By now, it isn't exactly news that television has supplanted cinema as the premiere creative hub for original, compelling storytelling; in point of fact, this has been the reality for for quite some time. Mainstream and alternative talents alike are coming to appreciate the freedoms of TV, whether it's Martin Scorsese (Boardwalk Empire), Frank Darabont (The Walking Dead, Mob City), Halle Berry (Extant), or David Lynch, who predicted the end times for film almost a year ago. Maybe he's calling time of death prematurely, but then, maybe he's onto something.
Either way, it's impossible to deny the new-found allure television holds for storytellers and stories of all bents. We're now at the point where classics like Fargo and Rosemary's Baby are being turned into series for the small screen (and where Quentin Tarantino is threatening to turn Django Unchained into a four-hour miniseries). Logically, we should expect to start seeing major modern filmmakers try their hand at TV, transitioning from multiplexes to home theaters in the name of their craft.
And wouldn't you know it, that's exactly what Noah director Darren Aronofsky is doing with HBO, arguably one of the most important networks in ushering in TV's new golden age. While Aronofsky has flirted with working with Home Box Office before - a long, long time ago - reports from Deadline suggest that they've already shaken hands on their newest venture together, an adaptation of author Margaret Atwood's MaddAddam trilogy, a dystopian tale that begins with Oryx and Crake, continues with The Year of the Flood, and concludes with its namesake capstone entry, MaddAddam
Under HBO's care, the series will simply be titled MaddAddam, similar to how George R.R. Martin's A Song of Ice and Fire epics have simply been categorized under the Game of Thrones umbrella. Development has begun on the project, with Aronofsky on board to executive produce and possibly direct, though that appears to still be up in the air. No one else is currently attached to MaddAddam beyond Aronofsky, though writers are indeed being sought out.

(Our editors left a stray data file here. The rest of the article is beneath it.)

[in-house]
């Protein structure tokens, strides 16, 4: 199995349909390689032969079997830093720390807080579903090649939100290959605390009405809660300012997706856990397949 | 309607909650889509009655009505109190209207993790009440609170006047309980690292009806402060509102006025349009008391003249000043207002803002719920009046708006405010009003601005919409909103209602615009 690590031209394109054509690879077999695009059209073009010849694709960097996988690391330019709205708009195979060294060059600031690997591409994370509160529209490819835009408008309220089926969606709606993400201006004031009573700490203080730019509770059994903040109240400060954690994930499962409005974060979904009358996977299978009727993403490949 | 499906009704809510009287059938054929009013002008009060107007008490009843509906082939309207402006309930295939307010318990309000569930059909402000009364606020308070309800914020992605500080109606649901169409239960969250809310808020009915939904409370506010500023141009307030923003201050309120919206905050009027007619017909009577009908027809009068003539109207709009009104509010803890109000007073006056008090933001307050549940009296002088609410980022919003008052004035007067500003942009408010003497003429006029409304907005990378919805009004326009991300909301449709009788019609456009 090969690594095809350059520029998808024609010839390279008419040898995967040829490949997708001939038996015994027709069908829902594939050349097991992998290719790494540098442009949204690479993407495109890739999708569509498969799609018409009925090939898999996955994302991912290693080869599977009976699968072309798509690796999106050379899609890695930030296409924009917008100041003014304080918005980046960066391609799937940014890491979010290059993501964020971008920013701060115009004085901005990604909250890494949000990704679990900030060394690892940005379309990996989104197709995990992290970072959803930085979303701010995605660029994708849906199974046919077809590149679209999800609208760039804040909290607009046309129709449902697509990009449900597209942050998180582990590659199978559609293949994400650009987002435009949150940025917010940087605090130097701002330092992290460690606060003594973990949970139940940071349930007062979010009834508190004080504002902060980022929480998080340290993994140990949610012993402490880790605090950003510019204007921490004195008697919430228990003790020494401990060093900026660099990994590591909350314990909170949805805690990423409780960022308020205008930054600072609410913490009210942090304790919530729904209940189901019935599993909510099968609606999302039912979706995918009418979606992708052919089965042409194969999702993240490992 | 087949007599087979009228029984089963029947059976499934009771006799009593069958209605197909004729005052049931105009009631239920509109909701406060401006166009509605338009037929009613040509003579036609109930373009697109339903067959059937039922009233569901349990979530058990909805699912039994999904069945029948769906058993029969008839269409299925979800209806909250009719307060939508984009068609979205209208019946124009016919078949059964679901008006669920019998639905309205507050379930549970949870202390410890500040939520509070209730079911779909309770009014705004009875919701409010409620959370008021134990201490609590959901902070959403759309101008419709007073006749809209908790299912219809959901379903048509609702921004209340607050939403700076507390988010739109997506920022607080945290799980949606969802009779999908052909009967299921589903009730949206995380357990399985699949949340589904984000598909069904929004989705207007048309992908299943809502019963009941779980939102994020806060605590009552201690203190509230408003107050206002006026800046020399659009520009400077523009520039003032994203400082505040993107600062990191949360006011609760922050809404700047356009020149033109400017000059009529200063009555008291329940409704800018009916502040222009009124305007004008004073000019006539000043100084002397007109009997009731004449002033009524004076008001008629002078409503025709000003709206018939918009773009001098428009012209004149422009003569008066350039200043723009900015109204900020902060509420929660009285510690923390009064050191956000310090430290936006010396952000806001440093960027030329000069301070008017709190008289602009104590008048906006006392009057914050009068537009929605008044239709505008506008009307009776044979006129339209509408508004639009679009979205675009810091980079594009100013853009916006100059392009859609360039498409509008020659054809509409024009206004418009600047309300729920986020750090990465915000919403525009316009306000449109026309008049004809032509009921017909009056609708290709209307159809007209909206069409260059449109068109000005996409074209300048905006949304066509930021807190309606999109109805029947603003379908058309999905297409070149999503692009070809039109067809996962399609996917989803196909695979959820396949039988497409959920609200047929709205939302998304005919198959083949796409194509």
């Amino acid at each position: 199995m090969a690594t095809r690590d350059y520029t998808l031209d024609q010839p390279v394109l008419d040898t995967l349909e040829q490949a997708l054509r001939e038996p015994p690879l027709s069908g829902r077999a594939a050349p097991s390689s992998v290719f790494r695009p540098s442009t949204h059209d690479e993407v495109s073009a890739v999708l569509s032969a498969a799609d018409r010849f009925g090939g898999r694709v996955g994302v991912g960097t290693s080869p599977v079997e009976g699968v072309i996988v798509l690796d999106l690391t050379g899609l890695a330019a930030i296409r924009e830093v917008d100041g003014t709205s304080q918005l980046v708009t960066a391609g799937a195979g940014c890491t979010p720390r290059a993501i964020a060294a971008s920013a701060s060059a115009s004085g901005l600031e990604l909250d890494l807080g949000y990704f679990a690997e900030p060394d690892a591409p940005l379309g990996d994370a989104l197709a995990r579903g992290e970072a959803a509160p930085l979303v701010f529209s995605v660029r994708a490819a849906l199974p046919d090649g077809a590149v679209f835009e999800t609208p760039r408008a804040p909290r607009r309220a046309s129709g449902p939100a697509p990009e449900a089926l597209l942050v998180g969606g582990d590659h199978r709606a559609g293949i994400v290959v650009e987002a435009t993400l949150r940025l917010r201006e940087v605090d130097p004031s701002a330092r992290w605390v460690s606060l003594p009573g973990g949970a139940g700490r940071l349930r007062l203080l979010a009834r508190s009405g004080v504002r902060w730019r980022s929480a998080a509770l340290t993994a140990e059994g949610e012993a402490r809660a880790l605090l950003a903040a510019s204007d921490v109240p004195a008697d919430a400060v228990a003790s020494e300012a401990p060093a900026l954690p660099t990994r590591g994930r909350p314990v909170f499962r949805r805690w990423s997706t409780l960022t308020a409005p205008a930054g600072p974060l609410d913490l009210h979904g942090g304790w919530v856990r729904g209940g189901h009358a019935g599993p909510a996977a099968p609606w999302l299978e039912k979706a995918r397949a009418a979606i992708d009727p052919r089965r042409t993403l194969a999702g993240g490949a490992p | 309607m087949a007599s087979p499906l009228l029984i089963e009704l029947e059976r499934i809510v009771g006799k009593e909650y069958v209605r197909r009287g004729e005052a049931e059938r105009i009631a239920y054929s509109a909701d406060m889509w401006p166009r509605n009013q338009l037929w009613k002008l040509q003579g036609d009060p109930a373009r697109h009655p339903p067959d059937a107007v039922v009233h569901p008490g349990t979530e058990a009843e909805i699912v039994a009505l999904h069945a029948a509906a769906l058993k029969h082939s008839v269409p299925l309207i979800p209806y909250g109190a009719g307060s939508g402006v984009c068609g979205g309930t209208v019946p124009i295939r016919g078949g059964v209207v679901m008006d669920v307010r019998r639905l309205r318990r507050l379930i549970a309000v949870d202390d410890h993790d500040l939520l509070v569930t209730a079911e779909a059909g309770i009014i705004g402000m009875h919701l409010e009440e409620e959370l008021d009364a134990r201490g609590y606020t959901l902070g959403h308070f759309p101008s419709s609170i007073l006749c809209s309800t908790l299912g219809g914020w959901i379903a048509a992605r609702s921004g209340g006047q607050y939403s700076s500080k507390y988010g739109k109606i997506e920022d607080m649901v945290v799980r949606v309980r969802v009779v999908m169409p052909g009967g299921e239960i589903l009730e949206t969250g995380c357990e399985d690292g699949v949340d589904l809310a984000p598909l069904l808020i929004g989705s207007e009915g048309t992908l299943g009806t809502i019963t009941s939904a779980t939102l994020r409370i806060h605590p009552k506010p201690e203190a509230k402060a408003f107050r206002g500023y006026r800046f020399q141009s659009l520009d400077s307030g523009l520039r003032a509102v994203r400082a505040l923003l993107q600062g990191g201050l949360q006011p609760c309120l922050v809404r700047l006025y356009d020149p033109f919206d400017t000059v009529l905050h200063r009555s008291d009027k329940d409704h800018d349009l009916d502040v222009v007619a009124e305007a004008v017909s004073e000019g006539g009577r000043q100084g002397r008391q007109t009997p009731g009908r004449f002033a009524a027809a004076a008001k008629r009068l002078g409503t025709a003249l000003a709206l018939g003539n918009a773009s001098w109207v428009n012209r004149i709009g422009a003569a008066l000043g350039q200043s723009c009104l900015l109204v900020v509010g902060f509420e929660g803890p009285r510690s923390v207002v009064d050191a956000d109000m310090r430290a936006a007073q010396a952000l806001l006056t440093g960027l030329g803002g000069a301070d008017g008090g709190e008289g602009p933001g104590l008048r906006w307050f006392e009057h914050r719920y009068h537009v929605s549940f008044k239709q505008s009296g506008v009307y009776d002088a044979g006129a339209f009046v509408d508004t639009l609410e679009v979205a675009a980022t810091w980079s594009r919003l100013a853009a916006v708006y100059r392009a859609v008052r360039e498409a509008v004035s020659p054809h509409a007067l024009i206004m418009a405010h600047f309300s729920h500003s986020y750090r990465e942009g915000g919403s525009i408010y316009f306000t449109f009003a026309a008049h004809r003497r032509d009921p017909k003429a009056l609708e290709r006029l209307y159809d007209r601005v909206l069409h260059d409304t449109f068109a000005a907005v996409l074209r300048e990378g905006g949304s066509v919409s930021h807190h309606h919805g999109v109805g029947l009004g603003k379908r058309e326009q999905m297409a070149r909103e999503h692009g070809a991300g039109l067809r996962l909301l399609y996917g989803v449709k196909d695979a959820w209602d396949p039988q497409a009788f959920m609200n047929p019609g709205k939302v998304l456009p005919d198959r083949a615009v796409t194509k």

At face value, MaddAddam sounds like it's right up Aronofsky's alley; he's a man who questions, so Atwood's brand of speculative fiction should suit him quite well (or vice versa). The story takes place in not-too-distant future, in a sociopolitical environment where corporations have usurped government as humanity's overlords. Pigs are bred to provide replacement organs for human beings, pornographic enterprise runs rampant, executions are staged on live television, and genetic splicing is all the rage. It's a trans-human/post-human yarn filled with all kinds of weird imagery.
So Aronofsky feels like exactly the right person to shepherd from the page and into a visual medium. Noah definitely deserves recommendation for its eye candy, but the same can be said for much of Aronofsky's work, including elliptical sci-fi picture The Fountain, or body-horror variant Black Swan. (Incidentally, the synopsis of MaddAddam may also call to mind Black Swan's body-morphing flourishes.) There's even a "waterless flood" and a near-apocalypse that occurs at some point during the trilogy's span. Who better for this material than Aronofsky?
This probably doesn't mean Aronofsky is quitting movies, mind, but it is interesting to see him attempting something like this on television. MaddAddam, by the sound of it, wouldn't really fit into a two hour film, and likely works better on HBO than it does in theaters. We'll see if that suspicion bears fruit, but in the meantime, this is an exciting development in his career and in the ever-burgeoning landscape of quality television.
We'll keep you up to date on MaddAddam news as it becomes available.